Rectangular Sleeping Bags
Sleeping bags come in several major shapes. Each shape and style is better suited to certain uses or sleeping styles. One of the most common shapes is rectangular. This shape, the roomiest and most relaxed, is best if you turn or shift in your sleep. However, the bags' roomier interior means they are not as warm as other shapes and can be quite bulky. Examples include the Woods Rectangular Sleeping Bag from the Canadian Tire Corporation, and the Sleepcell 5 lb. Sleeping Bag, available from Sears.
Semi-Rectangular Sleeping Bags
Semi-rectangular sleeping bags taper at both ends while remaining wide at the center. This makes them best if you want a less bulky shape than standard rectangular bags and a more accommodating width for a larger waist. Examples include the Katahdin ClimaShield Sleeping Bag from L.L. Bean, and the Sandpiper from Feathered Friends.
The mummy bag is wide at the top and narrow at the bottom. This makes these sleeping bags close-fitting and one of the best for colder climates where the insulation of natural body heat is essential. Its close fit also prevents cold drafts when you shift or move in the bag. Many also include a hood at the top end to further conserve natural body heat. Examples include the Hillary Extreme Mummy Sleeping Bag from Sears, the Everest Mummy Sleeping Bag from Walmart, and the Coleman Taos 25-Degree Mummy Sleeping Bag, available at most general sporting goods stores.
The shell of a sleeping bag is the outside material. Some of the best, cheap material for budget-friendly sleeping bags is nylon or polyester. Examples include the Eddie Bauer Sleeping Bag with Comfort Shell. More expensive, specialized sleeping bags use premium shell material, such as Gore DryLoft and nylon. The shell material is not an especially important factor in selecting the best sleeping bag. However, if you are camping in a wet or humid environment, waterproof or resistant material such as Dryloft or microfiber are best. Sleeping bags that use these shell materials include the Marmot Pinnacle Dryloft and the Wild Cat Goosedown Dryloft bag.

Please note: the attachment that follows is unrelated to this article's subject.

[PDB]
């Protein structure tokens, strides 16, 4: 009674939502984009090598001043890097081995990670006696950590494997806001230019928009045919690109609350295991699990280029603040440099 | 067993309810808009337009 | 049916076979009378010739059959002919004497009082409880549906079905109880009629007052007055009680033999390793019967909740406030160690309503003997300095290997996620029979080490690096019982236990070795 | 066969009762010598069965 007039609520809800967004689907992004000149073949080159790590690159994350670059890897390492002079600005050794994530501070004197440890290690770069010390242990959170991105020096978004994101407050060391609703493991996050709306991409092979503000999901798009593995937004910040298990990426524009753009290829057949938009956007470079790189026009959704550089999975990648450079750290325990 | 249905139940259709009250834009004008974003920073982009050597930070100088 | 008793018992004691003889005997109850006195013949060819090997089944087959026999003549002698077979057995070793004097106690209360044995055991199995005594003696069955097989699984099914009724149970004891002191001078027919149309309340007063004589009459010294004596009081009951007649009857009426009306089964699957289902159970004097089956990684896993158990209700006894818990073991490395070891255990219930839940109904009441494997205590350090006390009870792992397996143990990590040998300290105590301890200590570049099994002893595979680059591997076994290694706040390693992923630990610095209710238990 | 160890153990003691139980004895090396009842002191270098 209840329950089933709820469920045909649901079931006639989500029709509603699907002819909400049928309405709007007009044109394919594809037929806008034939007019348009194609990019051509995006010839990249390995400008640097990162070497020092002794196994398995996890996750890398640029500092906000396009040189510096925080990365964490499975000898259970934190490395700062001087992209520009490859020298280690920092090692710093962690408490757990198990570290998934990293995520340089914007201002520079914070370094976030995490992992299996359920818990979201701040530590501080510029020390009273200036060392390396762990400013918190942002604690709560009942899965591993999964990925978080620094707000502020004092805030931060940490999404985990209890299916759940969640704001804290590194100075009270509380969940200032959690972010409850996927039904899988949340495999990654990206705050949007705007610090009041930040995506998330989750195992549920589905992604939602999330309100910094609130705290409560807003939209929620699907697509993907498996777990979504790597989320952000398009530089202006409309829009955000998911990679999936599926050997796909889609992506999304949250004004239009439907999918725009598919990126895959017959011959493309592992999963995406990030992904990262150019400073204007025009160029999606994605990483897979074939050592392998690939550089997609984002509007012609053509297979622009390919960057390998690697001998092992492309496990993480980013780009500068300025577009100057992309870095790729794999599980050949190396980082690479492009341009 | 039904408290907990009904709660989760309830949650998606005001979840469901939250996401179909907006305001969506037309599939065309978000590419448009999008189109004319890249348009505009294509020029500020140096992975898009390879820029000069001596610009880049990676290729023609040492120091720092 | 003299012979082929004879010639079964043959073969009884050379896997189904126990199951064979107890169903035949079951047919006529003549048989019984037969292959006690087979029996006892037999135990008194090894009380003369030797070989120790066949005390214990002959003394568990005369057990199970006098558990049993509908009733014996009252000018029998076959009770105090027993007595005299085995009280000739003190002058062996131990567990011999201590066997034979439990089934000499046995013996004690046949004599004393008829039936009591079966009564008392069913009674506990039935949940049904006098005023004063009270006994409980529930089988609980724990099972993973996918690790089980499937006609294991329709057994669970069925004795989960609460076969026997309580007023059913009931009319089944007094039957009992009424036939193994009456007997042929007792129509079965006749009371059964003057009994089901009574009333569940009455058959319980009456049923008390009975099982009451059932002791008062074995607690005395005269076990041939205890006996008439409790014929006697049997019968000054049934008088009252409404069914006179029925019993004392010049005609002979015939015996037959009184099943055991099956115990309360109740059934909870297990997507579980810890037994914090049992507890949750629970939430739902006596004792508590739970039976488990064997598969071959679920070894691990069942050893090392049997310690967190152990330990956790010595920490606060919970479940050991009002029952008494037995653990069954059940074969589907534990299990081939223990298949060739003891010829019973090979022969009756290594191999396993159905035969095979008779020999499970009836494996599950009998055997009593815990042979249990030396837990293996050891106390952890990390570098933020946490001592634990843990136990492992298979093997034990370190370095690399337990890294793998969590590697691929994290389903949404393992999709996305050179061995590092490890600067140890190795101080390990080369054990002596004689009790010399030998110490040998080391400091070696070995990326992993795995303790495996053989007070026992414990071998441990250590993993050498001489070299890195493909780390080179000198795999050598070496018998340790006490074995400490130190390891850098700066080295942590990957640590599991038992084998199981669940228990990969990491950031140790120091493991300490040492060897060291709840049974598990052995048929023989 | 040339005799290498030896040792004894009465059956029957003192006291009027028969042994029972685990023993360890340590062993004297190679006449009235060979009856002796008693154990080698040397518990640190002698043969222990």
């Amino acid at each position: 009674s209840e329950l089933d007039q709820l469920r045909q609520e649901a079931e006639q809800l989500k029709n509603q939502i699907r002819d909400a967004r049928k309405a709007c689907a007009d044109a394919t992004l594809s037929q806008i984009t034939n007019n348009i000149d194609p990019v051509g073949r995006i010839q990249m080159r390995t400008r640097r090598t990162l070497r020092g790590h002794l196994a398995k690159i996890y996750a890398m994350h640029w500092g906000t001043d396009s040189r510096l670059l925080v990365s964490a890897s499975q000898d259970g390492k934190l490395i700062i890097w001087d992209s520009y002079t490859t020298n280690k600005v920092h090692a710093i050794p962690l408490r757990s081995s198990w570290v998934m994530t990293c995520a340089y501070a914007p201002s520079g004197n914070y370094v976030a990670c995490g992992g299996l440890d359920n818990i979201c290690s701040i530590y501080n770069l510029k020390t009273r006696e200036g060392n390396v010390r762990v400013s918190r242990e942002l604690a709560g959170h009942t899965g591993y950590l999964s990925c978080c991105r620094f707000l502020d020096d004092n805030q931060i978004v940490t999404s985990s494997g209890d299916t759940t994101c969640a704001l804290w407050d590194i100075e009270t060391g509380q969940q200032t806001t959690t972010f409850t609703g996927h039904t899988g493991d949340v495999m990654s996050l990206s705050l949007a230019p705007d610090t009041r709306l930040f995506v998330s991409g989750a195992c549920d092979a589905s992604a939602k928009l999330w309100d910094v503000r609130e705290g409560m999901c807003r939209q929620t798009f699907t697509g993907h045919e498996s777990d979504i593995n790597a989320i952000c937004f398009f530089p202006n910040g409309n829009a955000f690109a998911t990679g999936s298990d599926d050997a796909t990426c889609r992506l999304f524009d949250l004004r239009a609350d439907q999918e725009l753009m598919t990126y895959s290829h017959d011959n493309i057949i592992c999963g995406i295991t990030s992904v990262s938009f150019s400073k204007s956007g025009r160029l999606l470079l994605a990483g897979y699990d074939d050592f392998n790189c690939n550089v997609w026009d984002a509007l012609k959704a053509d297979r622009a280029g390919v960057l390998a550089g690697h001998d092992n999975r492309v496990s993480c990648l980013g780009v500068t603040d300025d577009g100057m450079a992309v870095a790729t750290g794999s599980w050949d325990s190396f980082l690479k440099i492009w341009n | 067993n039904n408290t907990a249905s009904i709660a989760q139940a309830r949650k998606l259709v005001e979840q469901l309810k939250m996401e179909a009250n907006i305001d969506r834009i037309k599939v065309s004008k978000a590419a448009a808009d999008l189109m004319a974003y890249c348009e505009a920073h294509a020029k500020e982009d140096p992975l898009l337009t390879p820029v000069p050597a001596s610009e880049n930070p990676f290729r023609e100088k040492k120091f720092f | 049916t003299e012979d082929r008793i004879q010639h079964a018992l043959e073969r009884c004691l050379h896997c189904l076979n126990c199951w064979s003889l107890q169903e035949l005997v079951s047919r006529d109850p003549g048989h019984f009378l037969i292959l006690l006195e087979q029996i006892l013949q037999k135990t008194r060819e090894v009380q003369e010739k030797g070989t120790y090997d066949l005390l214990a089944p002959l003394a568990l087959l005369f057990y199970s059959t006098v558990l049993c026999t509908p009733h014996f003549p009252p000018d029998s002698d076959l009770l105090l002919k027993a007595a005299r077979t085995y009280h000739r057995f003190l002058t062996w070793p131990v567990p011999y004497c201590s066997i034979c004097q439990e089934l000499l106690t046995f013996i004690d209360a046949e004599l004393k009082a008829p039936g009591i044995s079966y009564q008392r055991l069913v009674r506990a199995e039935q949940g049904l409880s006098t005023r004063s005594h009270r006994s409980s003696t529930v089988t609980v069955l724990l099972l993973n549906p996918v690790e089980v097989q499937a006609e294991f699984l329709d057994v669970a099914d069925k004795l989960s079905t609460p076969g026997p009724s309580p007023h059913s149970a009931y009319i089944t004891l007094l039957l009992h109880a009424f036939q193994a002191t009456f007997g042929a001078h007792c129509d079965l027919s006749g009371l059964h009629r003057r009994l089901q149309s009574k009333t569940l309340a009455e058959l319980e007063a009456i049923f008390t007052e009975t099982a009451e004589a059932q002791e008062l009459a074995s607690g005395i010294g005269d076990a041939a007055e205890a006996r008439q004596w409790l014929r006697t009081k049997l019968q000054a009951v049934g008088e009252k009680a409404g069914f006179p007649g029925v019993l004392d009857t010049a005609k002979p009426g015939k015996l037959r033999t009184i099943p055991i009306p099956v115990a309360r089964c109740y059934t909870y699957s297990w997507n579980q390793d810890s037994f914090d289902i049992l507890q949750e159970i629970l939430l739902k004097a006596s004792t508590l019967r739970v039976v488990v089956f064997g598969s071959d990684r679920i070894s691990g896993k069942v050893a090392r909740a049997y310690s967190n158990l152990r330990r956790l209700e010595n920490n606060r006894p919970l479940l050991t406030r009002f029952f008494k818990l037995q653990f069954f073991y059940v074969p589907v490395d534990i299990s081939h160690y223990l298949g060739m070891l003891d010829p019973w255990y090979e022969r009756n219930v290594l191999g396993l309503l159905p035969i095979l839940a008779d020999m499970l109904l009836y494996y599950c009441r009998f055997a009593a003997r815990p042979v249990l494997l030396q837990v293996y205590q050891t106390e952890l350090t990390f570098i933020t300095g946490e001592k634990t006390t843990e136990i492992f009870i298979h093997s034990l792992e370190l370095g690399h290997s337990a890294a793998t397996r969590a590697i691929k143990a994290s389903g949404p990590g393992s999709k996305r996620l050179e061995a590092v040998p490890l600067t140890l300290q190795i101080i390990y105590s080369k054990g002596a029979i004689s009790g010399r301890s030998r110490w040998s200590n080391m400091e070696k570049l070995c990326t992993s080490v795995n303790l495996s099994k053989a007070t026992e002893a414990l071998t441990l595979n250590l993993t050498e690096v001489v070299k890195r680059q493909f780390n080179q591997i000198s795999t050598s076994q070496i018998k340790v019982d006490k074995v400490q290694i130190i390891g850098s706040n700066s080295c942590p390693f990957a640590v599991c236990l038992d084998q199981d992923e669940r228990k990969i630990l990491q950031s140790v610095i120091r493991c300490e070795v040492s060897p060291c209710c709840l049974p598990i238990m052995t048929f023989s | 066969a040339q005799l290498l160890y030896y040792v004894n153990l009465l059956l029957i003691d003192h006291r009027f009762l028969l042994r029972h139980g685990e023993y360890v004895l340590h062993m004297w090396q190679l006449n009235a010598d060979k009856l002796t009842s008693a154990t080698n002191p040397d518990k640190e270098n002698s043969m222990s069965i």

Fill material is the material used to insulate the sleeping bag. Natural down from geese or ducks is best for those camping in dry environments. Examples include most of the bags from L.L. Bean as well as the MEC Drake, Gosling and Cygnet product lines from the Mountain Quipment Co-op company. The higher the fill power of a down bag, the better its insulating capacity. Synthetic fill sleeping bags, a good all-purpose choice, are best for wetter climates and for those who want a non-allergenic sleeping experience. Examples include many of Coleman's sleeping bags, such as the Fairmont and the Colossal, as well as most of Wenzel's bags.
Choosing the Best Sleeping Bag
The best sleeping bag depends on your sleeping style, body shape and camping environment. Most camping supply stores and sleeping bag manufacturers design and sell bags that incorporate a combination of all the aforementioned shapes and materials. For example, Coleman sells dozens of bag styles with varying features. If you are unsure, talk to a company representative. When you're shopping, choose a shape that feels the most comfortable. Then, choose your shell material. Finally, select your fill material.